A. Maintain observation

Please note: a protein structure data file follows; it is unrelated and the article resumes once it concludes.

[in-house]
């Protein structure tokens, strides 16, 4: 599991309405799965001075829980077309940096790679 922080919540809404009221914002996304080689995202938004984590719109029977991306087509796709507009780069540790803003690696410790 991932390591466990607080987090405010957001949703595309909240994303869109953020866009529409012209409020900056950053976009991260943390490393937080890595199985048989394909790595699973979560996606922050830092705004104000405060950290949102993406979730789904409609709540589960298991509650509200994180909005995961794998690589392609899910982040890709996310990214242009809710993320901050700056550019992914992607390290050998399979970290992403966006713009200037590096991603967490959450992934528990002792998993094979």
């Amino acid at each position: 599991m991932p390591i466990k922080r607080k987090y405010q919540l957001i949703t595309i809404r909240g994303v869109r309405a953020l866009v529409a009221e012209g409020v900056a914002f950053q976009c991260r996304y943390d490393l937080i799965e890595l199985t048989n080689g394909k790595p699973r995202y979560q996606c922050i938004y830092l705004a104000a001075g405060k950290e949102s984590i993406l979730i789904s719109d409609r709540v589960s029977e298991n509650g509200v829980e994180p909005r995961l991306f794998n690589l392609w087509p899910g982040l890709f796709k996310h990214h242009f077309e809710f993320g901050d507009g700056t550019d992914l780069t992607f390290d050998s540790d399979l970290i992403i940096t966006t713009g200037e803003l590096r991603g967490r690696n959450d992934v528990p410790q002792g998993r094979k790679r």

Diabetic papillopathy is an uncommon condition found among patients with type 1 or 2 diabetes that can be mistaken for neovascularization of the disc (NVD). Diabetic papillopathy can classically be differentiated from NVD by its radially oriented telangiectasias, which do not extend into the vitreous, while NVD has a random branching pattern and can extend into the vitreous.1,2 Diabetic papillopathy has a favorable prognosis, and most cases resolve spontaneously within 4 to 8 months.1,2 Small observational studies have reported improvement of optic disc edema with intravitreal or periocular steroids,3 vascular endothelial growth factor inhibitors (choice C),4 or panretinal photocoagulation (choice D).5 However, there appear to be no strong data for such treatments, and diabetic papillopathy can typically be observed. Magnetic resonance imaging of the brain (choice B) can be considered if compressive optic neuropathy or papilledema is suspected; unilateral papilledema cases have been reported but are uncommon.6 While it is not unreasonable to rule out these conditions with imaging, the absence of an afferent pupillary defect or other neurological deficits make these diagnoses less likely.